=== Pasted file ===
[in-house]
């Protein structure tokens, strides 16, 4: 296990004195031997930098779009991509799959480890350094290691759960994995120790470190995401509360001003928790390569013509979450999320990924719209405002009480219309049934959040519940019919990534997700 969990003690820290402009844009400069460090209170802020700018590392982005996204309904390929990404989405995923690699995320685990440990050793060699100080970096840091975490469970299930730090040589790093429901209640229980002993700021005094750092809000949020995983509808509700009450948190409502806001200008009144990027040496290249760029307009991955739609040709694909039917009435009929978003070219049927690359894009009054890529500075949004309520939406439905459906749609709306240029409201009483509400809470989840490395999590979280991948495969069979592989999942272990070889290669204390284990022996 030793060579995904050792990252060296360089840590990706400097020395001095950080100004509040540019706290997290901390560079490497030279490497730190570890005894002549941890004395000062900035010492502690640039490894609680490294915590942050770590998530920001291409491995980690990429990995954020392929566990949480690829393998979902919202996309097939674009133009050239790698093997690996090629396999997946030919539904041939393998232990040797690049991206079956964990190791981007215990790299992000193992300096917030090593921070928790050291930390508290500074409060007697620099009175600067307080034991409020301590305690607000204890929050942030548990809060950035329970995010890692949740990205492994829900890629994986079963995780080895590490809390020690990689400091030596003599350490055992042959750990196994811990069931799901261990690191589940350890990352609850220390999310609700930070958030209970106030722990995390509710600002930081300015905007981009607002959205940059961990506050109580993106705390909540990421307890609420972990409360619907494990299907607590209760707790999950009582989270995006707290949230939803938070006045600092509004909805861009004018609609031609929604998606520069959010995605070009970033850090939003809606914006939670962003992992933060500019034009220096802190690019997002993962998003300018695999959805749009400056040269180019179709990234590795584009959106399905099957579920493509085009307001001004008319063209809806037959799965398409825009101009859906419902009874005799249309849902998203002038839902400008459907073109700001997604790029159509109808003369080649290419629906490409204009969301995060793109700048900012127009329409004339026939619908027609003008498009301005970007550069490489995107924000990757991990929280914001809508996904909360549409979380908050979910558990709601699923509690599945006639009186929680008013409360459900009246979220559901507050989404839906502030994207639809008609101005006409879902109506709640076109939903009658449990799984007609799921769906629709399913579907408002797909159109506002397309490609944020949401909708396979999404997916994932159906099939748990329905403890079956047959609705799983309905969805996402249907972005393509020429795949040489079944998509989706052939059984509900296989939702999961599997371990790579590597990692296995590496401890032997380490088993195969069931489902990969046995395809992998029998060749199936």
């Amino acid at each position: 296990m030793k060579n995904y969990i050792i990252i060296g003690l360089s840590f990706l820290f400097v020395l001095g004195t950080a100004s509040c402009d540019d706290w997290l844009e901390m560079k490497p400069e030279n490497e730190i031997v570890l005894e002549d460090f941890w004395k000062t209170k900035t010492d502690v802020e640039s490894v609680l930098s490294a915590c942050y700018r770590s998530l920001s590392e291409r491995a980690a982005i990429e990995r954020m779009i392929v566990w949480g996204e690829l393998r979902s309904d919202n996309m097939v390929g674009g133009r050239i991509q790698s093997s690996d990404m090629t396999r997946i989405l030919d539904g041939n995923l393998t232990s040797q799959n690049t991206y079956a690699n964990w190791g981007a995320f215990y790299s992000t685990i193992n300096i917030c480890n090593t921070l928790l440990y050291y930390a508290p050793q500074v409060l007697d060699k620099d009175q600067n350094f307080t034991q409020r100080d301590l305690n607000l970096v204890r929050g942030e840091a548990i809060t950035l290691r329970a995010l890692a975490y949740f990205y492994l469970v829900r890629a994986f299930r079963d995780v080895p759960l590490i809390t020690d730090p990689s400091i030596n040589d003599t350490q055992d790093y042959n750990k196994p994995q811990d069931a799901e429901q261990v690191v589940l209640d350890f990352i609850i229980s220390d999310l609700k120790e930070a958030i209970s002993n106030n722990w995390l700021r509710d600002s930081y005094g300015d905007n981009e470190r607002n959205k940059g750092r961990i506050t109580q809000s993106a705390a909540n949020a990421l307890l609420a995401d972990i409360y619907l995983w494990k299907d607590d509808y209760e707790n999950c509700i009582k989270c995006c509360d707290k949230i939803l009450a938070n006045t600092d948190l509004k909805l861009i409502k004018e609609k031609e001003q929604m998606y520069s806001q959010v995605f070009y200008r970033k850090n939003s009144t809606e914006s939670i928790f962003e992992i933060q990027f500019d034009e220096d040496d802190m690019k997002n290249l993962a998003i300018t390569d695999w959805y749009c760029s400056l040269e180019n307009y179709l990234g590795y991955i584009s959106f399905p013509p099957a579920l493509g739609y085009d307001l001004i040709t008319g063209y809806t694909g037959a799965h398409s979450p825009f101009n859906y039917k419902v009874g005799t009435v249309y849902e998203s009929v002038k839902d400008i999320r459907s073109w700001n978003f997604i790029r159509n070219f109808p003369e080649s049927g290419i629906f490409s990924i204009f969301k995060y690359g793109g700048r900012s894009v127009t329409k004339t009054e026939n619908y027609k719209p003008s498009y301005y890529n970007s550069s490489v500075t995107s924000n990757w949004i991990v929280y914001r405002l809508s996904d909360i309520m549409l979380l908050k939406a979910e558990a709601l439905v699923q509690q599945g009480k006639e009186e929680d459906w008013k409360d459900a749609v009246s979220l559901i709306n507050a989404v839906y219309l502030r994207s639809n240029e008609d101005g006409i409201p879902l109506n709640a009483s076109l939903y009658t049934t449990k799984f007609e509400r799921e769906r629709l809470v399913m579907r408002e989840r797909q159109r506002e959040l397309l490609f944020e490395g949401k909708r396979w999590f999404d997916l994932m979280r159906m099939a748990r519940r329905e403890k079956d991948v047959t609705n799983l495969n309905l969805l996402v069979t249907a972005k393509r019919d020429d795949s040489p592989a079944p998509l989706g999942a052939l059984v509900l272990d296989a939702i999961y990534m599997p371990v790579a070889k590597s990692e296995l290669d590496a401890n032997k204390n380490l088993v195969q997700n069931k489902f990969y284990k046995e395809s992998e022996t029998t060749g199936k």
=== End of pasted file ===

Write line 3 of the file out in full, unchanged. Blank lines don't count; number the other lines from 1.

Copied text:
């Amino acid at each position: 296990m030793k060579n995904y969990i050792i990252i060296g003690l360089s840590f990706l820290f400097v020395l001095g004195t950080a100004s509040c402009d540019d706290w997290l844009e901390m560079k490497p400069e030279n490497e730190i031997v570890l005894e002549d460090f941890w004395k000062t209170k900035t010492d502690v802020e640039s490894v609680l930098s490294a915590c942050y700018r770590s998530l920001s590392e291409r491995a980690a982005i990429e990995r954020m779009i392929v566990w949480g996204e690829l393998r979902s309904d919202n996309m097939v390929g674009g133009r050239i991509q790698s093997s690996d990404m090629t396999r997946i989405l030919d539904g041939n995923l393998t232990s040797q799959n690049t991206y079956a690699n964990w190791g981007a995320f215990y790299s992000t685990i193992n300096i917030c480890n090593t921070l928790l440990y050291y930390a508290p050793q500074v409060l007697d060699k620099d009175q600067n350094f307080t034991q409020r100080d301590l305690n607000l970096v204890r929050g942030e840091a548990i809060t950035l290691r329970a995010l890692a975490y949740f990205y492994l469970v829900r890629a994986f299930r079963d995780v080895p759960l590490i809390t020690d730090p990689s400091i030596n040589d003599t350490q055992d790093y042959n750990k196994p994995q811990d069931a799901e429901q261990v690191v589940l209640d350890f990352i609850i229980s220390d999310l609700k120790e930070a958030i209970s002993n106030n722990w995390l700021r509710d600002s930081y005094g300015d905007n981009e470190r607002n959205k940059g750092r961990i506050t109580q809000s993106a705390a909540n949020a990421l307890l609420a995401d972990i409360y619907l995983w494990k299907d607590d509808y209760e707790n999950c509700i009582k989270c995006c509360d707290k949230i939803l009450a938070n006045t600092d948190l509004k909805l861009i409502k004018e609609k031609e001003q929604m998606y520069s806001q959010v995605f070009y200008r970033k850090n939003s009144t809606e914006s939670i928790f962003e992992i933060q990027f500019d034009e220096d040496d802190m690019k997002n290249l993962a998003i300018t390569d695999w959805y749009c760029s400056l040269e180019n307009y179709l990234g590795y991955i584009s959106f399905p013509p099957a579920l493509g739609y085009d307001l001004i040709t008319g063209y809806t694909g037959a799965h398409s979450p825009f101009n859906y039917k419902v009874g005799t009435v249309y849902e998203s009929v002038k839902d400008i999320r459907s073109w700001n978003f997604i790029r159509n070219f109808p003369e080649s049927g290419i629906f490409s990924i204009f969301k995060y690359g793109g700048r900012s894009v127009t329409k004339t009054e026939n619908y027609k719209p003008s498009y301005y890529n970007s550069s490489v500075t995107s924000n990757w949004i991990v929280y914001r405002l809508s996904d909360i309520m549409l979380l908050k939406a979910e558990a709601l439905v699923q509690q599945g009480k006639e009186e929680d459906w008013k409360d459900a749609v009246s979220l559901i709306n507050a989404v839906y219309l502030r994207s639809n240029e008609d101005g006409i409201p879902l109506n709640a009483s076109l939903y009658t049934t449990k799984f007609e509400r799921e769906r629709l809470v399913m579907r408002e989840r797909q159109r506002e959040l397309l490609f944020e490395g949401k909708r396979w999590f999404d997916l994932m979280r159906m099939a748990r519940r329905e403890k079956d991948v047959t609705n799983l495969n309905l969805l996402v069979t249907a972005k393509r019919d020429d795949s040489p592989a079944p998509l989706g999942a052939l059984v509900l272990d296989a939702i999961y990534m599997p371990v790579a070889k590597s990692e296995l290669d590496a401890n032997k204390n380490l088993v195969q997700n069931k489902f990969y284990k046995e395809s992998e022996t029998t060749g199936k």